“Crush” Depicts Queer Youth with Positivity

“Crush” is available to watch on Hulu.

As conservative politicians pass laws targeting LGBTQ children and teens, Sammi Cohen’s “Crush,” released by the Disney-owned Hulu, imagines a much kinder world of queer high school students growing up without such outside pressure.

It’s not free of anxiety, but all of that comes from Paige’s (queer actor Rowan Blanchard) struggle to complete her application to Cal Arts and find love. Paige has no angst about coming out; her mother was delighted when she did so years ago. Track Coach Murray (Aasif Mandvi) casually says “60 percent of you are queer” to his team, with no judgment implied. In fact, Paige’s mom (Megan Mullally) is the butt of a running joke for being so overly enthusiastic about sex positivity and supporting Paige’s lesbianism. Writing about LGBTQ-themed films in these pages for the last year and a half has taught me that both partners of a same-gender couple have about a 50 percent chance of surviving to the end of the movie. “Crush” is assertively upbeat and wholesome, a world away from “Bury Your Gays” and tropes of violent closet cases.

Paige is passionate about her art work, planning to study her craft at college. She’s suspected of being King Pun, a graffiti artist who has decorated her high school with colorful imagery. (King Pun’s work runs through the opening credits.) She’s long been attracted to Gabriela (Isabella Ferreira). Called into the principal’s office, she faces a possible suspension for vandalism she did not actually commit. On the spot, she decides to preserve her good name by joining the track team. Once a member, she and Gabriela go on stakeouts to figure out who King Pun really is, but Paige’s attention begins to be directed towards Gabriela’s sister AJ (out bi actress Auli’I Cravalho).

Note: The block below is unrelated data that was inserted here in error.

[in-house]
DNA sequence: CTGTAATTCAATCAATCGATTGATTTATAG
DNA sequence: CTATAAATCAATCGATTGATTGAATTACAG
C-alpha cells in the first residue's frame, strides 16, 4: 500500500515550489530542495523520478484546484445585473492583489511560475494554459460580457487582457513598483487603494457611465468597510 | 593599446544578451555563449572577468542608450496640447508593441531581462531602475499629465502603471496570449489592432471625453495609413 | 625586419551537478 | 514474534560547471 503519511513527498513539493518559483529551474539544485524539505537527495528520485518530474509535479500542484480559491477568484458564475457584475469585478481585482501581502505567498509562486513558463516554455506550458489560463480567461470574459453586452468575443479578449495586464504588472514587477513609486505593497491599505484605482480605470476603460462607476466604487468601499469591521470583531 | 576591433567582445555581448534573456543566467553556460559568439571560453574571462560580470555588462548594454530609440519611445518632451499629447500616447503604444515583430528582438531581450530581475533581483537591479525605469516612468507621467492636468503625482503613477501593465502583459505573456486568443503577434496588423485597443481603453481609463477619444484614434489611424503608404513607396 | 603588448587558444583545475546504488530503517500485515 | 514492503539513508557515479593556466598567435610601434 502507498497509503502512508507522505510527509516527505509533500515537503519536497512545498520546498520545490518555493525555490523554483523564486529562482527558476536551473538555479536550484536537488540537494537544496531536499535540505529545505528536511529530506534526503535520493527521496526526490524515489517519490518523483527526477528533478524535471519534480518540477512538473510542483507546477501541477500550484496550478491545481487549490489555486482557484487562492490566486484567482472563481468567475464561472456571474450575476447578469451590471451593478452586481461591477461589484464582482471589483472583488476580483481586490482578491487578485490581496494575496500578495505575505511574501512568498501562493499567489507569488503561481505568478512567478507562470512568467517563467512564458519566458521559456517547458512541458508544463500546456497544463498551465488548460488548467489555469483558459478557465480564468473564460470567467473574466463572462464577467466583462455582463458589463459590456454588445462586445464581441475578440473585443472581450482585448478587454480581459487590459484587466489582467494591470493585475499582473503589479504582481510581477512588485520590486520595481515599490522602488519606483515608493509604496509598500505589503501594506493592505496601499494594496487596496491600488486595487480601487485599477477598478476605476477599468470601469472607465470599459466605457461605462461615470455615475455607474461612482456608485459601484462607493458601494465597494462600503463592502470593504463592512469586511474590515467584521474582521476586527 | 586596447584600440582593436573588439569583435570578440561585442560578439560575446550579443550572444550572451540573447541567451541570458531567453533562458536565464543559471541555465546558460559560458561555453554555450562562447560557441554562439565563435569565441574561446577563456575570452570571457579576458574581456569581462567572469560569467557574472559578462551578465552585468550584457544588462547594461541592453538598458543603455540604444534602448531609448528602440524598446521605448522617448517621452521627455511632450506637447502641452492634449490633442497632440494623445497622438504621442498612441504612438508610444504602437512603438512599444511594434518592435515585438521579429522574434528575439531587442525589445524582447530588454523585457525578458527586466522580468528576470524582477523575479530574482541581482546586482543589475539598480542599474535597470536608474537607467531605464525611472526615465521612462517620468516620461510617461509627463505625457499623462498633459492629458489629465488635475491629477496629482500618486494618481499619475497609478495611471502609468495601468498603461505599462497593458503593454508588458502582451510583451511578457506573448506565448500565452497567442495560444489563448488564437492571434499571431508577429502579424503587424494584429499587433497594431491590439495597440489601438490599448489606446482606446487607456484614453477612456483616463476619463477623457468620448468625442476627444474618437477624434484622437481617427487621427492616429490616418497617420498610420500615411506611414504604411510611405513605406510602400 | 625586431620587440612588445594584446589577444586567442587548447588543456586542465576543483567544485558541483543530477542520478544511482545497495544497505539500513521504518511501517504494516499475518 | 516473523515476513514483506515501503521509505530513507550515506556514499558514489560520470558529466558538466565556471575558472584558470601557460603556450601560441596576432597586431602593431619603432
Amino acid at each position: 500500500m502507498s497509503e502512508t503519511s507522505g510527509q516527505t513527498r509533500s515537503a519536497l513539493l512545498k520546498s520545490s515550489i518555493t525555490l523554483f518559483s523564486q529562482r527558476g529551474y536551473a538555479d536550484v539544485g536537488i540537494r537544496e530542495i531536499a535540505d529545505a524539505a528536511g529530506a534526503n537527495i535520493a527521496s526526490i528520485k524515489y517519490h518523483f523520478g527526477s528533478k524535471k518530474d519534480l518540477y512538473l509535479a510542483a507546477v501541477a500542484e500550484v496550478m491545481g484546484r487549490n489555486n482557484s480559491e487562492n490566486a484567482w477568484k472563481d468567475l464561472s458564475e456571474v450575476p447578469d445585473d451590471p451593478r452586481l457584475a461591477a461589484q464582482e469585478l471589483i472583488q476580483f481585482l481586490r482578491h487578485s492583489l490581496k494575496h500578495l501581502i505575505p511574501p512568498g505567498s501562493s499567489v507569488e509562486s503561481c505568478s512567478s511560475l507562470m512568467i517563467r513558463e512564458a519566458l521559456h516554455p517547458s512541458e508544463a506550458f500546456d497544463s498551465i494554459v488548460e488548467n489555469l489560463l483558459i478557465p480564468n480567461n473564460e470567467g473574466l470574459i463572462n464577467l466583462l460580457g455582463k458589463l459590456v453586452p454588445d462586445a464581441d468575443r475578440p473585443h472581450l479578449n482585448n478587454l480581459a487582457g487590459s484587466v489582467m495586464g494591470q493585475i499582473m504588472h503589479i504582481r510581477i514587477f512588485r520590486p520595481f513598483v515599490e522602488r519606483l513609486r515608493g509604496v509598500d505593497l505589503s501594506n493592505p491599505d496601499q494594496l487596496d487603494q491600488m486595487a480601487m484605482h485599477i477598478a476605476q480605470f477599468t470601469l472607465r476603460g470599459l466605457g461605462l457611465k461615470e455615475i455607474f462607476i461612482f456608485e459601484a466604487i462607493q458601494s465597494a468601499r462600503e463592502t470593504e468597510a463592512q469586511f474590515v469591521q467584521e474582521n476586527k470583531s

Cohen’s background lies in online sketch comedy. She worked for the YouTube channel College Humor. Moving towards more conventional TV, she directed every episode of the two seasons of the show “Hollywood Darlings.” “Crush” does not exactly feel like a film. To some extent, that’s because Hollywood no longer releases teen comedies in movie theaters. It’s also hard to see Disney putting its full weight behind a theatrical release this unapologetically gay.

Unfortunately, “Crush” all too often succumbs to schtick. Coach Murray’s southern accent and mustache hint at redneck traits, but he’s never given much to do. But Mullally is the central culprit. Her character is totally defined by her oversharing and performative (although no less sincere) gushing about sex. She offers her daughter poppers and glow-in-the-dark dental dams, while admitting she uses her electric toothbrush as a vibrator. But “Crush” remains wholesome by keeping sex and drugs reserved to talk, even if they do get discussed. Paige’s mother warns “no edibles before school,” but Paige seems to be in no danger of waking and baking. We’re a world away from the projectile vomiting and DMT-laced cookies of “Blockers,” a queer-positive Hollywood teen comedy from just four years ago.

The teenagers are less caricatured, but “Crush” tries so hard to be upbeat that nothing much seems to be at stake. Even its saturated, extremely vivid colors are joyful. (King Pun’s artwork plays under the opening credits.) The film’s most successful portion is its last third, when Paige finally has to negotiate the difficulty of falling in love with a girl she didn’t expect to. Its heart is in the right place, and its optimism about queer relationships — hell, the future of America’s teenagers — is refreshing. But it’s so joyous that it succumbs to blandness, feeling like an episode of a middling sitcom. The lack of drama has its own pitfalls.

“Crush” | Directed by Sammi Cohen | Started streaming on Hulu April 29th